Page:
A Common Hybrid Team Story
A virtual team were responsible for delivering a solution to a European client. The team consisted of 2 marketing persons in France, 3 developers in India and 4 salespeople in Spain, including José the team leader. Everyone was excited for the new customer and wanted this to succeed, but struggled to really collaborate. Late replies on email were misinterpreted as lack of commitment, and regular online meetings were dull as the agenda was filled with tasks and little discussion. Any discussions were dominated by the Spanish majority, as they seemed to have a united front against the others. The French perceived the decisions were already taken and their voices were not heard. Customer complaints and tight deadlines put tension on the team, revealing the country loyalties over those of the team. Cultural stereotypes were used to explain the behavior of the other locations. José found himself in the middle as the Spanish team easily walked down the hall to complain, while he knew he needed the other team members to successfully deliver to the client. But no one was reaching out across the locations; they rarely shared information, and favored the ideas of their local team members without hardly listening to their distant colleagues.
This team struggles, but they are not alone as they experience a very common phenomenon – the formation of subgroups in hybrid virtual teams based on culture and/or location. It can feel like a force which keeps people apart, and is seen in majority/minority power struggles; us vs them thinking; loyalty to local at the expense of team; and conflict between location groups. Fortunately teams can create an engaging counter-force to bring the team members together.
What is a Hybrid Virtual Team
Hybrid teams have more than one team member in a geographic location and consist of groupings of team members. The exact configuration is as unique as the team itself. For instance, a team of 8 persons may be in a variety of configurations: 2-2-2-2, 3-3-2, 7-1, 4-1-1-1-1, and so many more. The point is there are not 8 in one location, nor 1 each in 8 locations
Intuitively most people think hybrid teams are easier to manage and collaborate because at least some team members are sitting with other colleagues and can easily speak together, go to lunch, and have a general sense of camaraderie. This gives the illusion of team harmony, because lurking underneath are dangers for the functioning of the entire team.
The problem is the harmful formation of subgroups based on location and/or on culture. People have a personal identity of how they define themselves. When confronted with the ‘other’ these identities become active. In virtual teams, the other is easy to define – the people in the other location and culture. As sub-groups form, the stronger the us versus them feelings can be. When teams are 100% virtual, everyone feeling equal, the identity is less strong as everyone is in the same situation, without co-located colleagues reinforcing one’s local identity.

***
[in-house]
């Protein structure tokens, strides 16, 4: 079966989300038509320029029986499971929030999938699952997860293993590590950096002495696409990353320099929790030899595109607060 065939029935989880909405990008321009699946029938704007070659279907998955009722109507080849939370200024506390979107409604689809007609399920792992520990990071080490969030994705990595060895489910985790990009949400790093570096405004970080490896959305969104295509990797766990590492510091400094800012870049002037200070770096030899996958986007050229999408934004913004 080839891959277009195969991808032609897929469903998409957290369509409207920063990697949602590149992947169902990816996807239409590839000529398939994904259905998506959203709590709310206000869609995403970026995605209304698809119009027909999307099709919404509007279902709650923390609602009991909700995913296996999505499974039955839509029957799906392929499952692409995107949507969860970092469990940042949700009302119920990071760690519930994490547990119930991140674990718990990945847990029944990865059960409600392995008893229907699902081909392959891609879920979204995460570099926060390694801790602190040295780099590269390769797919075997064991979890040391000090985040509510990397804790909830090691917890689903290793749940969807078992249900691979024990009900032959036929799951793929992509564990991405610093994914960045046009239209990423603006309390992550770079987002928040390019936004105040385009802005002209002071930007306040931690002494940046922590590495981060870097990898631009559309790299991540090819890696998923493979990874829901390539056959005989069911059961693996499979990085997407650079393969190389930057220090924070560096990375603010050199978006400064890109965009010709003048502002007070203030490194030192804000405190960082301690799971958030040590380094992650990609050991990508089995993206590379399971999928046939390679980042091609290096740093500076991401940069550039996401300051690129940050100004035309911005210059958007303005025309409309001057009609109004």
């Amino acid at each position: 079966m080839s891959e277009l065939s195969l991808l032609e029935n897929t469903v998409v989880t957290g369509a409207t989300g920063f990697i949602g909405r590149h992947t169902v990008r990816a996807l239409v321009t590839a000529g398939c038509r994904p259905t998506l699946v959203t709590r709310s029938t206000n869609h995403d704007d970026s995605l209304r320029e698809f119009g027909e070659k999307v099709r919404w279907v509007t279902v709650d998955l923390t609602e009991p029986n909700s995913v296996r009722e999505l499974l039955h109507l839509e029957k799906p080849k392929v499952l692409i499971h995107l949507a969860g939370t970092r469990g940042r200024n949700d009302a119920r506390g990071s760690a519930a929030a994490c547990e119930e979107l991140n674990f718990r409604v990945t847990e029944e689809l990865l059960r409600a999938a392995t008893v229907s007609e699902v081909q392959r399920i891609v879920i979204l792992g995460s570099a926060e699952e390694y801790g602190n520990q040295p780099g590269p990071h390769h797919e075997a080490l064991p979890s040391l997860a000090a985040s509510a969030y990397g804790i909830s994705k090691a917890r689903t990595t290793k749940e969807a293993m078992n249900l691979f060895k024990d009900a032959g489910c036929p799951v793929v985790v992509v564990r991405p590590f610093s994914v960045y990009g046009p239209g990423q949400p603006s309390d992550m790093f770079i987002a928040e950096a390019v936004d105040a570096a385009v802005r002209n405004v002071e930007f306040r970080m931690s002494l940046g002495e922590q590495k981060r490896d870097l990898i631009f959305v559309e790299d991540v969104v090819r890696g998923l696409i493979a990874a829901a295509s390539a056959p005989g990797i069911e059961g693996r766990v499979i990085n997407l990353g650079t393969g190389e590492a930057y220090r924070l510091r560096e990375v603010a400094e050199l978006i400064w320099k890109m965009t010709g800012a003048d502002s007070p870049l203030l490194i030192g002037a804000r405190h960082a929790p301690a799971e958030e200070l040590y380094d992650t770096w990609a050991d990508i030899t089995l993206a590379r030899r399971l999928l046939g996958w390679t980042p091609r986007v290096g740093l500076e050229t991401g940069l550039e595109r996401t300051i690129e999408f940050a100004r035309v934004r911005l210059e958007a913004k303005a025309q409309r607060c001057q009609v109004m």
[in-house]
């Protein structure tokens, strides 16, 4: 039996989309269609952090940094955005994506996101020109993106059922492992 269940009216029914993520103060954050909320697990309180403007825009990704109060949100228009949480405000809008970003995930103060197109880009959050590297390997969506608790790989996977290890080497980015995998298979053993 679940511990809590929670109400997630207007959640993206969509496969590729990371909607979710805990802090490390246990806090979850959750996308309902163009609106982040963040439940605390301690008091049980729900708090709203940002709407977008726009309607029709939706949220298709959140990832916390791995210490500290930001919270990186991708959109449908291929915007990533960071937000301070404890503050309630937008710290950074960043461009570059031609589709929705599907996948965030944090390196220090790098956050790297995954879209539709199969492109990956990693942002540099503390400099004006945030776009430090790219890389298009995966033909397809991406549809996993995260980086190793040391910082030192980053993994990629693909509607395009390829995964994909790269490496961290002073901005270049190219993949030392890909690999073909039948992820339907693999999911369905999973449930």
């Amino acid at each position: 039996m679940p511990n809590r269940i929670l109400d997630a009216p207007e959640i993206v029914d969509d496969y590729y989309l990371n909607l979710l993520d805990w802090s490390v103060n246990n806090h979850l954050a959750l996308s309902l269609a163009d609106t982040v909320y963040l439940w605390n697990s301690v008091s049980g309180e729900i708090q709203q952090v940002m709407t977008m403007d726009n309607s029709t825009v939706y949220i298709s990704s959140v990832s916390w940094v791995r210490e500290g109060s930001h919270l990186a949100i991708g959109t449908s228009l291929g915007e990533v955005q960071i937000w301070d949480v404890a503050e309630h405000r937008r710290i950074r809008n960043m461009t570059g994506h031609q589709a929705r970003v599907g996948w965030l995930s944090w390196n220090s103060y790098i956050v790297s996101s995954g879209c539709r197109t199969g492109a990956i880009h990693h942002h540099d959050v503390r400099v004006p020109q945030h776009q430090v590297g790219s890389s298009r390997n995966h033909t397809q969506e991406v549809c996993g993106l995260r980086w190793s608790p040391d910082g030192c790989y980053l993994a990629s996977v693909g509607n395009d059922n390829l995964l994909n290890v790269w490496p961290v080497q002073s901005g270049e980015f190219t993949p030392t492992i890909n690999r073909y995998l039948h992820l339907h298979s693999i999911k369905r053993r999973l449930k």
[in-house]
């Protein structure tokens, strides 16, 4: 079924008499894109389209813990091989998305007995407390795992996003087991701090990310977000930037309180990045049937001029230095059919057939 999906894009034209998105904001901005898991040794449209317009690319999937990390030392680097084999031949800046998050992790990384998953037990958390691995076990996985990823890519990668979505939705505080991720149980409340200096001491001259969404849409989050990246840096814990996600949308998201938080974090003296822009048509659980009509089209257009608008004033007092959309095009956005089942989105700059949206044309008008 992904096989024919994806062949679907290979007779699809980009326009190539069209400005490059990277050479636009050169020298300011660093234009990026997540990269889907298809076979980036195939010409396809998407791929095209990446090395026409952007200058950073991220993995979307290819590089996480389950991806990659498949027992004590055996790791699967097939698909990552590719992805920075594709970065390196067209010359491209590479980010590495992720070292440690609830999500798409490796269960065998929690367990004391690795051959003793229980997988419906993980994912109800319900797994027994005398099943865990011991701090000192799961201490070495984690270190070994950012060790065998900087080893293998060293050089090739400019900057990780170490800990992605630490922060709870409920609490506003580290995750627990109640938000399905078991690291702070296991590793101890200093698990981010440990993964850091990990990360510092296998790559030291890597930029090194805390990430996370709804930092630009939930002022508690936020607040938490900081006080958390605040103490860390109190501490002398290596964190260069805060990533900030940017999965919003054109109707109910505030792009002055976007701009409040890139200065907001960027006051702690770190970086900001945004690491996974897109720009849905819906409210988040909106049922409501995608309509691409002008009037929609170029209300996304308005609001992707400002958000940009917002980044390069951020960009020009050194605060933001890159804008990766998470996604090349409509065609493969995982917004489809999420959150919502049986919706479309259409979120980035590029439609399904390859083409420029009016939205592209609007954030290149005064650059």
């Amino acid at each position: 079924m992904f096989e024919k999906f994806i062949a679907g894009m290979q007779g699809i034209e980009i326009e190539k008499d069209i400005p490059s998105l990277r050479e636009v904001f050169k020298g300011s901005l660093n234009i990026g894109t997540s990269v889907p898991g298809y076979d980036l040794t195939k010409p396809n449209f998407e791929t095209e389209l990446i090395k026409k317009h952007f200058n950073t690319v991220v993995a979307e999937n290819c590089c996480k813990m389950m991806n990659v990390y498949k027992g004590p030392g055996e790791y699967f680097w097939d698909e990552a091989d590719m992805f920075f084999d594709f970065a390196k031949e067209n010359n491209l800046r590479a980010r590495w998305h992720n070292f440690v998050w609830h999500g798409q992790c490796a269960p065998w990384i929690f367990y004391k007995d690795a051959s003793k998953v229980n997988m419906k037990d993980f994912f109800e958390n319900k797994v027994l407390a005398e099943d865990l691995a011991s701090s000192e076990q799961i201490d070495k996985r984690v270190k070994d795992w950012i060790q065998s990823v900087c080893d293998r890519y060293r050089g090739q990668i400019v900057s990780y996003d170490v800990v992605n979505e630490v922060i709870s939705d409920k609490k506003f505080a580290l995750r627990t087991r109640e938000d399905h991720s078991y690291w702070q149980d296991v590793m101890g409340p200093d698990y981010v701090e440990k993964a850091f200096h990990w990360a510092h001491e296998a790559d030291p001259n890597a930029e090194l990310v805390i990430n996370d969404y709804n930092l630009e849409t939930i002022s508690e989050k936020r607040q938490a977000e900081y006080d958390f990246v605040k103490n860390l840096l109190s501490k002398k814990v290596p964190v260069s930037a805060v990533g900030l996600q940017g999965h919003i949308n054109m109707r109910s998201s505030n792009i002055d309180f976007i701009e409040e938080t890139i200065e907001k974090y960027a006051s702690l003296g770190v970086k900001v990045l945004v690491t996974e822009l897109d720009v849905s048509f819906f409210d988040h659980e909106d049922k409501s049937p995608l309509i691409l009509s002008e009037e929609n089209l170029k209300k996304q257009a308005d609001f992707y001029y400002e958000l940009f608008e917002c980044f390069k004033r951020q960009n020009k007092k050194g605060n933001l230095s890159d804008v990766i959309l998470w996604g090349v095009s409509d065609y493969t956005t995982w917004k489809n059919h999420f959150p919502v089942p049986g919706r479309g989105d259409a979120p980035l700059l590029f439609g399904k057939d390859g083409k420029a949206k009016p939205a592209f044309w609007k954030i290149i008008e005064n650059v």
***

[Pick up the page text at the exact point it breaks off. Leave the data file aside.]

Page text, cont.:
The certainty of the known over the anxiety of the unknown is also a risk in hybrid virtual teams. If I turn to my local colleague, I know what to expect, how to communicate and interact. It gives a sense of comfort. The colleagues at the other locations are unknown in their behaviours, preferences, communication styles and this often will lead to misinterpretation, frustration and a feeling of anxiety.
Turning Hybrid to High Performance
As subgroupings can push team members apart, hybrid teams would benefit from structures and activities which bring them together. Following are some effective ideas:
- Increase task interdependence in the team. It may seem counter-intuitive, but organize the work for cross-location collaboration. As team members work together, they begin to build connection, trust, awareness, respect, which builds bridges across locations.
- Create a shared team identity. By creating an identity to which team members feel proud and which includes and goes above the cultural identity, the team members are motivated to contribute. The ideal words would be ‘I am proud to belong to this team which also includes people from these different locations’.
- Build team cultural competence. Culture plays an important role in virtual teams, even those in the same country, for instance, regional or office cultures, or the cultures of different companies in partnership structures. Spend time as a team to develop the cultural competence through courses and other interventions.
I always smile when I hear someone say ‘can you imagine, that company is 100% remote’. Good for them! The real challenge is when you are a hybrid team with a ratio between 0 and 100% remote. But with awareness of the challenge, and activities to build the team, hybrid virtual teams can also realize their potential performance.
Theresa Sigillito Hollema is Director of Interact Global, a company supporting leaders, teams and organizations to succeed globally, with a focus on leadership, cultural competence, team performance, and virtual working. Contact her at www.interact-global.net or firstname.lastname@example.org
Go (Con)figure: Subgroups, Imbalance, and Isolates in Geographically Dispersed Teams. Author(s): Michael Boyer O’Leary and Mark Mortensen. Source: Organization Science, Vol. 21, No. 1 (January-February 2010), pp. 115-131